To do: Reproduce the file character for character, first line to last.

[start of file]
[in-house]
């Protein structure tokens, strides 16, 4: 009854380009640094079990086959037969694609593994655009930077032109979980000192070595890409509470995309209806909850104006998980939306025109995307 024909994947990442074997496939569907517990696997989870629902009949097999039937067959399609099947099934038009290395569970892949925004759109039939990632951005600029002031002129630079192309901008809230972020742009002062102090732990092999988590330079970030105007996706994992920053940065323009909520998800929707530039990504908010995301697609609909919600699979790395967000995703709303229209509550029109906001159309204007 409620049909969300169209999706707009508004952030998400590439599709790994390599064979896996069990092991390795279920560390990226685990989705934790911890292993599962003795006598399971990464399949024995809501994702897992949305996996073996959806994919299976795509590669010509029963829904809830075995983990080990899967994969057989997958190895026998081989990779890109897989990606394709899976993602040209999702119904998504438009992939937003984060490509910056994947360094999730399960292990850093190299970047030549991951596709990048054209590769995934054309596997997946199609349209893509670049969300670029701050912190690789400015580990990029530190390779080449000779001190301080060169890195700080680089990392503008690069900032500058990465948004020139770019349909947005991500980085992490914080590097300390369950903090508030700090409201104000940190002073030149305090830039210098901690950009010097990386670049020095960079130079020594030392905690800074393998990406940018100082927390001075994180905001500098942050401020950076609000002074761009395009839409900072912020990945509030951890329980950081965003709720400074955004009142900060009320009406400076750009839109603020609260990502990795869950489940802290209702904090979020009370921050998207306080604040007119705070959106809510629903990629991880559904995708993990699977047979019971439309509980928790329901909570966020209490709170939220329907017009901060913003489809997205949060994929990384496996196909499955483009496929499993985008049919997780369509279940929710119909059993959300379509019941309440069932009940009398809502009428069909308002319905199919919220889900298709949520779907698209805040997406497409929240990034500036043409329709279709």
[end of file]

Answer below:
[in-house]
């Protein structure tokens, strides 16, 4: 009854380009640094079990086959037969694609593994655009930077032109979980000192070595890409509470995309209806909850104006998980939306025109995307 024909994947990442074997496939569907517990696997989870629902009949097999039937067959399609099947099934038009290395569970892949925004759109039939990632951005600029002031002129630079192309901008809230972020742009002062102090732990092999988590330079970030105007996706994992920053940065323009909520998800929707530039990504908010995301697609609909919600699979790395967000995703709303229209509550029109906001159309204007 409620049909969300169209999706707009508004952030998400590439599709790994390599064979896996069990092991390795279920560390990226685990989705934790911890292993599962003795006598399971990464399949024995809501994702897992949305996996073996959806994919299976795509590669010509029963829904809830075995983990080990899967994969057989997958190895026998081989990779890109897989990606394709899976993602040209999702119904998504438009992939937003984060490509910056994947360094999730399960292990850093190299970047030549991951596709990048054209590769995934054309596997997946199609349209893509670049969300670029701050912190690789400015580990990029530190390779080449000779001190301080060169890195700080680089990392503008690069900032500058990465948004020139770019349909947005991500980085992490914080590097300390369950903090508030700090409201104000940190002073030149305090830039210098901690950009010097990386670049020095960079130079020594030392905690800074393998990406940018100082927390001075994180905001500098942050401020950076609000002074761009395009839409900072912020990945509030951890329980950081965003709720400074955004009142900060009320009406400076750009839109603020609260990502990795869950489940802290209702904090979020009370921050998207306080604040007119705070959106809510629903990629991880559904995708993990699977047979019971439309509980928790329901909570966020209490709170939220329907017009901060913003489809997205949060994929990384496996196909499955483009496929499993985008049919997780369509279940929710119909059993959300379509019941309440069932009940009398809502009428069909308002319905199919919220889900298709949520779907698209805040997406497409929240990034500036043409329709279709």